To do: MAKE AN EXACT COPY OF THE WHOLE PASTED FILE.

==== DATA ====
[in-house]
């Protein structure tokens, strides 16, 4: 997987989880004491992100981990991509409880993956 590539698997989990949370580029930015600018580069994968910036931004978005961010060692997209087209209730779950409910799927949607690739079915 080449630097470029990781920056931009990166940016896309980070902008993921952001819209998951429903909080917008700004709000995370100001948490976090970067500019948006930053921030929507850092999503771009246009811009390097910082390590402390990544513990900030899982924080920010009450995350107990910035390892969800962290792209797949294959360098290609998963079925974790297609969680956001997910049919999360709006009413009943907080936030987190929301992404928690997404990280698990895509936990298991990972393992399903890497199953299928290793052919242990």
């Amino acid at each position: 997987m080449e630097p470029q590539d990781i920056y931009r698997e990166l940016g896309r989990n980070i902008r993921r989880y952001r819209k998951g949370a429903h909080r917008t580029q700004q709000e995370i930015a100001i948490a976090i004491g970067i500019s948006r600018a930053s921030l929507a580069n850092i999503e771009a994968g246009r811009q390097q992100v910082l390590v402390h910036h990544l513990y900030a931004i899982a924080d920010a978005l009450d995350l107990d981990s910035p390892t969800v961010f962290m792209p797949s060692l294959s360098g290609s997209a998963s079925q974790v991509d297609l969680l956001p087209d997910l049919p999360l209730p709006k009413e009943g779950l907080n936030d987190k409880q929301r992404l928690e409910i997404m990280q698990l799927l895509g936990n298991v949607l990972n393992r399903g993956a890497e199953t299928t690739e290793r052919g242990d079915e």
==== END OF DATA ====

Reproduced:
[in-house]
């Protein structure tokens, strides 16, 4: 997987989880004491992100981990991509409880993956 590539698997989990949370580029930015600018580069994968910036931004978005961010060692997209087209209730779950409910799927949607690739079915 080449630097470029990781920056931009990166940016896309980070902008993921952001819209998951429903909080917008700004709000995370100001948490976090970067500019948006930053921030929507850092999503771009246009811009390097910082390590402390990544513990900030899982924080920010009450995350107990910035390892969800962290792209797949294959360098290609998963079925974790297609969680956001997910049919999360709006009413009943907080936030987190929301992404928690997404990280698990895509936990298991990972393992399903890497199953299928290793052919242990």
């Amino acid at each position: 997987m080449e630097p470029q590539d990781i920056y931009r698997e990166l940016g896309r989990n980070i902008r993921r989880y952001r819209k998951g949370a429903h909080r917008t580029q700004q709000e995370i930015a100001i948490a976090i004491g970067i500019s948006r600018a930053s921030l929507a580069n850092i999503e771009a994968g246009r811009q390097q992100v910082l390590v402390h910036h990544l513990y900030a931004i899982a924080d920010a978005l009450d995350l107990d981990s910035p390892t969800v961010f962290m792209p797949s060692l294959s360098g290609s997209a998963s079925q974790v991509d297609l969680l956001p087209d997910l049919p999360l209730p709006k009413e009943g779950l907080n936030d987190k409880q929301r992404l928690e409910i997404m990280q698990l799927l895509g936990n298991v949607l990972n393992r399903g993956a890497e199953t299928t690739e290793r052919g242990d079915e």